The sound of two hands not clapping.
This is the latest monster release from the ever-prolific Ekoplekz, this time seeing him flip cassettes from selected live bits and bobs (more bobs than bits, judging from his live performances) to studio improvisations and back again. There’s a wealth of material here, unformed and fruity, mangled like he likes it (like we like it) Echo dominates, nothing goes unmodulated, sounds screwed out of wires, savaged by electrics and misfires (and miswires). It’s perhaps superfluous to focus on individual tracks because these work best in bunches of three to five, like fingers in a fist, with knuckles knotted by knob-twists (the boy’s gonna have arthritis at this rate). To my ears, a lot of this sounds like a return to the very first Ekoplekz releases (my fave is still the limited edition –tape he did at the very start of this journey, the one in the red sleeve), where he was gradually assimilating his influences – King Tubby via the Radiophonic Workshop via Cabaret Voltaire’s first few albums – and finding new paths at every turn. In fact, this release shows the accelerated nature of music these days; this is the kind of thing that would be released only after the band had run its course, when people wanted to return to the basis, when they wanted to see where this guy was coming from.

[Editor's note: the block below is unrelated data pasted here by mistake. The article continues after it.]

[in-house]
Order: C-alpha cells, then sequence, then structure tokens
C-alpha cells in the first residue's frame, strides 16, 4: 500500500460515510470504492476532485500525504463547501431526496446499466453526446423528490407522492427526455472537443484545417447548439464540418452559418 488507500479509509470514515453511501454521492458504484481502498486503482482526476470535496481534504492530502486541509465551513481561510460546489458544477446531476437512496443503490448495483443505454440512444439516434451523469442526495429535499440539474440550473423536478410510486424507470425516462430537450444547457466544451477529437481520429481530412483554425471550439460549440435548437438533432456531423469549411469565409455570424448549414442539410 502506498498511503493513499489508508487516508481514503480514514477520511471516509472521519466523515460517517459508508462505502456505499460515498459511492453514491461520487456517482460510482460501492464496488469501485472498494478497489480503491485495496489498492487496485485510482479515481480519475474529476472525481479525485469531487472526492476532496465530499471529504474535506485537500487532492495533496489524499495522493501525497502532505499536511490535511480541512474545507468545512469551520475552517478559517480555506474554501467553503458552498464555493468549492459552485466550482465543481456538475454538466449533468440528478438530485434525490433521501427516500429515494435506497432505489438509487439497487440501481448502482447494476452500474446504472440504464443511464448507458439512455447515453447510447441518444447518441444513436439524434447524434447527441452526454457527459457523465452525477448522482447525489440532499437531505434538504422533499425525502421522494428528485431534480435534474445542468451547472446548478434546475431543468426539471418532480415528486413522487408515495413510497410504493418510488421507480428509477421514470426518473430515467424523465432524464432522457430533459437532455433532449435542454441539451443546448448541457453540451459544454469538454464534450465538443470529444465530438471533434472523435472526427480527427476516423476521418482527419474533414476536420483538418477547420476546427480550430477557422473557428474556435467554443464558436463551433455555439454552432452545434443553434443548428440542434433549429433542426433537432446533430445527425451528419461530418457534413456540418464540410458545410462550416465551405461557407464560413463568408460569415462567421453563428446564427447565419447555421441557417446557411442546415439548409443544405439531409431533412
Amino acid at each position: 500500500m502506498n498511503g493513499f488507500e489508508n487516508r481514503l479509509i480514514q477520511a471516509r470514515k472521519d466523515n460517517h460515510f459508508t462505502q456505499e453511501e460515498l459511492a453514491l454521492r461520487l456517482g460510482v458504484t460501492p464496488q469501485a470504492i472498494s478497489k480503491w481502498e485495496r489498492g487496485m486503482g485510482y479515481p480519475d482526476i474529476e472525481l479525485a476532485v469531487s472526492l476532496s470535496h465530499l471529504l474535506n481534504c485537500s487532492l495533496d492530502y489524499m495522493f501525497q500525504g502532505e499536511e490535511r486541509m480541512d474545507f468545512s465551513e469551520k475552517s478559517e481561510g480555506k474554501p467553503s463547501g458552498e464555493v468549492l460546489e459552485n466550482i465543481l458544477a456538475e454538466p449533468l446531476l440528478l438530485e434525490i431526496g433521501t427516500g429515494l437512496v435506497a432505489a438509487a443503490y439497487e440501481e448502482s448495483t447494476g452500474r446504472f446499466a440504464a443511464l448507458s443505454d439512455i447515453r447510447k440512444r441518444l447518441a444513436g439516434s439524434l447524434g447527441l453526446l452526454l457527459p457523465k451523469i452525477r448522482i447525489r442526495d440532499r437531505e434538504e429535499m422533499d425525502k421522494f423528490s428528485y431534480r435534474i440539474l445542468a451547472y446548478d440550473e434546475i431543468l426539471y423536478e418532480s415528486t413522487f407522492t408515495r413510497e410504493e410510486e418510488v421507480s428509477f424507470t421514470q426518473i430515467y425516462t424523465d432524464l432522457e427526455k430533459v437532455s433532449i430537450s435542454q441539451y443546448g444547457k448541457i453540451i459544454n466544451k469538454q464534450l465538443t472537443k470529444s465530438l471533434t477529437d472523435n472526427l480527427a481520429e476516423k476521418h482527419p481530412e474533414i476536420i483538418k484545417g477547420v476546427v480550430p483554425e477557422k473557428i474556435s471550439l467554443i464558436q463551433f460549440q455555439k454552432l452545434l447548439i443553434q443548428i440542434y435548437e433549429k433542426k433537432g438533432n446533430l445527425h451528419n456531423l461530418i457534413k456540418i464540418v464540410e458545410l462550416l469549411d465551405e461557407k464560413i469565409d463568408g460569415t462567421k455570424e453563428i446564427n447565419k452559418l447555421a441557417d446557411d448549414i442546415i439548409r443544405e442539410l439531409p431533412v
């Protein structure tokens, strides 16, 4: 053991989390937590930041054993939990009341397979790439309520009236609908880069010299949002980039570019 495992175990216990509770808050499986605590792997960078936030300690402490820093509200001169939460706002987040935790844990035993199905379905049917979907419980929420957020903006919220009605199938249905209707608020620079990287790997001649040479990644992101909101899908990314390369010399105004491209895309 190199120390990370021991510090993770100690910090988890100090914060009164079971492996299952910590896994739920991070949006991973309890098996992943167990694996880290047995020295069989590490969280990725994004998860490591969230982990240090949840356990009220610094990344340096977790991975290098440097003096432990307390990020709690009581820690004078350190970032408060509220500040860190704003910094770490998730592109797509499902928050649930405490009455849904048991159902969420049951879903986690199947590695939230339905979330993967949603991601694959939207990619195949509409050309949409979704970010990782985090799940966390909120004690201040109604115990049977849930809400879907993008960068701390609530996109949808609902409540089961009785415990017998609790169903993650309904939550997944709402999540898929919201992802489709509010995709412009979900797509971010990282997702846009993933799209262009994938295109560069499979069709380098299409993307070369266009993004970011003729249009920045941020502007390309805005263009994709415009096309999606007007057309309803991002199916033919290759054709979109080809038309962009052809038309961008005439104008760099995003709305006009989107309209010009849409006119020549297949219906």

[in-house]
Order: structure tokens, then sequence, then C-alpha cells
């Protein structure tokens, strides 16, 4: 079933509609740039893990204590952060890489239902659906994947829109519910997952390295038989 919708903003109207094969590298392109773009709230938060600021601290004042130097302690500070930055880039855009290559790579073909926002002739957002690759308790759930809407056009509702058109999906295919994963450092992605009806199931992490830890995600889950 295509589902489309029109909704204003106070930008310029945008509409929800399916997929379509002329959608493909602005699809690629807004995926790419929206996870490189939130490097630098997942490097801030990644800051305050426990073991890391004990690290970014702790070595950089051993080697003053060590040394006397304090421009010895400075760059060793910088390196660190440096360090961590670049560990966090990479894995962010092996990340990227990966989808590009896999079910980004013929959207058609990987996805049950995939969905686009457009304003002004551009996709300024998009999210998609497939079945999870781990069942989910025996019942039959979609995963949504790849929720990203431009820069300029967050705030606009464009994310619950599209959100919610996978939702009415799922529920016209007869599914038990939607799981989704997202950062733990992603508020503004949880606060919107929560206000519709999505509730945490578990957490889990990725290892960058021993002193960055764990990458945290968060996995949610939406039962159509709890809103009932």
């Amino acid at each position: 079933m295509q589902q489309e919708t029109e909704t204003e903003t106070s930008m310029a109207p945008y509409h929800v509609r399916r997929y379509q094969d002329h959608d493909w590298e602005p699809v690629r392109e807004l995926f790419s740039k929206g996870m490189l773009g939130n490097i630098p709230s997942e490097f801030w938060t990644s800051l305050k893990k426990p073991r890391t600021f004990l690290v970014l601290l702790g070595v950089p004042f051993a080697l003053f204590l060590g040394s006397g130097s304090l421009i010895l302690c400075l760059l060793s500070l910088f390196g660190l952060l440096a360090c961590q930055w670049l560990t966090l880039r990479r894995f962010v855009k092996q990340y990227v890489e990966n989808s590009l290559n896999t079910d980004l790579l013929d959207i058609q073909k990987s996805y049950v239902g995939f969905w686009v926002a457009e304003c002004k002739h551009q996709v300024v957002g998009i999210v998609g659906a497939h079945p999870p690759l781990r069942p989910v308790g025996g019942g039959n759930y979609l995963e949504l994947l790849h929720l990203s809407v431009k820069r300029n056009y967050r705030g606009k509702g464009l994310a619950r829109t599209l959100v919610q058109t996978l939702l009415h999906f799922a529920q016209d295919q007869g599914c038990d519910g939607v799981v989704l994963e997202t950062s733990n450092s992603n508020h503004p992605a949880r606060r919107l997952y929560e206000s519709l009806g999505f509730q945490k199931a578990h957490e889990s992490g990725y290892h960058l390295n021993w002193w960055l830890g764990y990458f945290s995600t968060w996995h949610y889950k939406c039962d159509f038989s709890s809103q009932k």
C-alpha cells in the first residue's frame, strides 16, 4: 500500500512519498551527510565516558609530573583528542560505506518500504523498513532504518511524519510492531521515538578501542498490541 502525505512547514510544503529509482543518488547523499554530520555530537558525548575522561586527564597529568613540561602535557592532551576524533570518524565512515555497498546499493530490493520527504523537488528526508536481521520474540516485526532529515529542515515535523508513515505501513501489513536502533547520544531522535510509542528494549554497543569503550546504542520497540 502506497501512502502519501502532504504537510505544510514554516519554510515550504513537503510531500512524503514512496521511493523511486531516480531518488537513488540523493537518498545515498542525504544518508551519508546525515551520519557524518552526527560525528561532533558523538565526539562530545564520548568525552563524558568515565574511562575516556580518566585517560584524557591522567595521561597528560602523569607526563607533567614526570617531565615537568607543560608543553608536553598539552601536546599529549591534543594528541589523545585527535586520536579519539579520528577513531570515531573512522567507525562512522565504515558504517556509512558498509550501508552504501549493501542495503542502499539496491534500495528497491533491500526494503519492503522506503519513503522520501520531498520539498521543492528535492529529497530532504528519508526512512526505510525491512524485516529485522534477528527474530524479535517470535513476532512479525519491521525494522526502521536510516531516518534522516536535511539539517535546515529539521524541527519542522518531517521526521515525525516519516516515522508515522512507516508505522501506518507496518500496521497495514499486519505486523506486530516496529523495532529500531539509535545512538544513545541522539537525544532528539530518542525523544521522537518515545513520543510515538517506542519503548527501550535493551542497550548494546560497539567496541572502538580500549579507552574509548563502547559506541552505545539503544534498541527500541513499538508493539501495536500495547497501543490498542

These are basement tapes, pre-releases found on acetate. This is Ekoplekz forming and you can see the progression; the crackles turning into drones, the drones becoming less dense and turning into (almost) techno, or into a form of techno that didn’t really happen. Improvisation is key; nothing here but the recordings, no sense that he’s willing the music into certain directions – and this is the key to the music’s success; it just is and challenges you to accept it, as music, as suggestion, as unhidden potential*.
Ekoplekz is the new exemplar of bedroom music; he’s a tiny little genre of one and he has an unique ability to make it seem like he doesn’t know what he’s doing. Wonder-ful. *in fact, this is what I liked about the original Radiophonic Workshop - the idea that this was only just music for the home - and it's why I have slight reservations about the news that the Radiophonic Workshop is opening its doors again. I mean, the originals couldn't have known that their music was going to be treated as such; it was functional music, designed for visual company, designed to flitter around a story or flesh out a badly lurching set or monster. I can't help but think the new version and the people associated with it will inevitably come at their creations from a different angle, with half an eye on potential album sales, on the market itself. I hope not because listening to the original Doctor Who 'music' cassettes you get a real sense that this isn't for listening attentively at all and there's an alchemy at work from the listeners' POV, a certain activity required for the music to make any sense, shorn of context. That's the beauty of those nasty little analogue flicks and turns; the reason why those sounds are so revered... to purposively make the soundtrack listenable in itself seems to miss the point...